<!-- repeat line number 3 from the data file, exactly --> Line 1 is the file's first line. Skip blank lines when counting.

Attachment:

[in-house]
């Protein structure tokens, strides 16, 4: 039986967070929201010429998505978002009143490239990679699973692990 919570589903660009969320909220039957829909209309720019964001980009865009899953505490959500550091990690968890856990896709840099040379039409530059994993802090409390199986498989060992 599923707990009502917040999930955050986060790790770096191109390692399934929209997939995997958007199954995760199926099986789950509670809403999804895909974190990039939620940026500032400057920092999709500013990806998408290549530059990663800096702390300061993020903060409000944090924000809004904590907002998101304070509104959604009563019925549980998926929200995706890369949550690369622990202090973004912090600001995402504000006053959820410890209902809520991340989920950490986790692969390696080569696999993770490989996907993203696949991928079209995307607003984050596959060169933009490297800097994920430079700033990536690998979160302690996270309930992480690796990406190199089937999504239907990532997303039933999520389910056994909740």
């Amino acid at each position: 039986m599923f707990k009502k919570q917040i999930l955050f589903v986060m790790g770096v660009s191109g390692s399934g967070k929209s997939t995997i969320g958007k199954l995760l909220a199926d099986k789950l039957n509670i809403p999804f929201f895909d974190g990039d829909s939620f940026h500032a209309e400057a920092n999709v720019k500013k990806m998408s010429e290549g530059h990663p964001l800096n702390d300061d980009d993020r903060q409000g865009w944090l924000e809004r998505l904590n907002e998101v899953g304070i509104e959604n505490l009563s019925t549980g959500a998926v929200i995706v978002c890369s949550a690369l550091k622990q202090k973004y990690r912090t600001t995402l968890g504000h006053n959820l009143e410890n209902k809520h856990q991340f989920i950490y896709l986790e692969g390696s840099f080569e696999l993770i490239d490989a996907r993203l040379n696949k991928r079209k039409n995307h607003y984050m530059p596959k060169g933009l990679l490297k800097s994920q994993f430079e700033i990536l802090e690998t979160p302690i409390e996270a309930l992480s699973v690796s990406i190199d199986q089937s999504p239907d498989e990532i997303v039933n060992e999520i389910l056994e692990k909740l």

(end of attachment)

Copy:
């Amino acid at each position: 039986m599923f707990k009502k919570q917040i999930l955050f589903v986060m790790g770096v660009s191109g390692s399934g967070k929209s997939t995997i969320g958007k199954l995760l909220a199926d099986k789950l039957n509670i809403p999804f929201f895909d974190g990039d829909s939620f940026h500032a209309e400057a920092n999709v720019k500013k990806m998408s010429e290549g530059h990663p964001l800096n702390d300061d980009d993020r903060q409000g865009w944090l924000e809004r998505l904590n907002e998101v899953g304070i509104e959604n505490l009563s019925t549980g959500a998926v929200i995706v978002c890369s949550a690369l550091k622990q202090k973004y990690r912090t600001t995402l968890g504000h006053n959820l009143e410890n209902k809520h856990q991340f989920i950490y896709l986790e692969g390696s840099f080569e696999l993770i490239d490989a996907r993203l040379n696949k991928r079209k039409n995307h607003y984050m530059p596959k060169g933009l990679l490297k800097s994920q994993f430079e700033i990536l802090e690998t979160p302690i409390e996270a309930l992480s699973v690796s990406i190199d199986q089937s999504p239907d498989e990532i997303v039933n060992e999520i389910l056994e692990k909740l």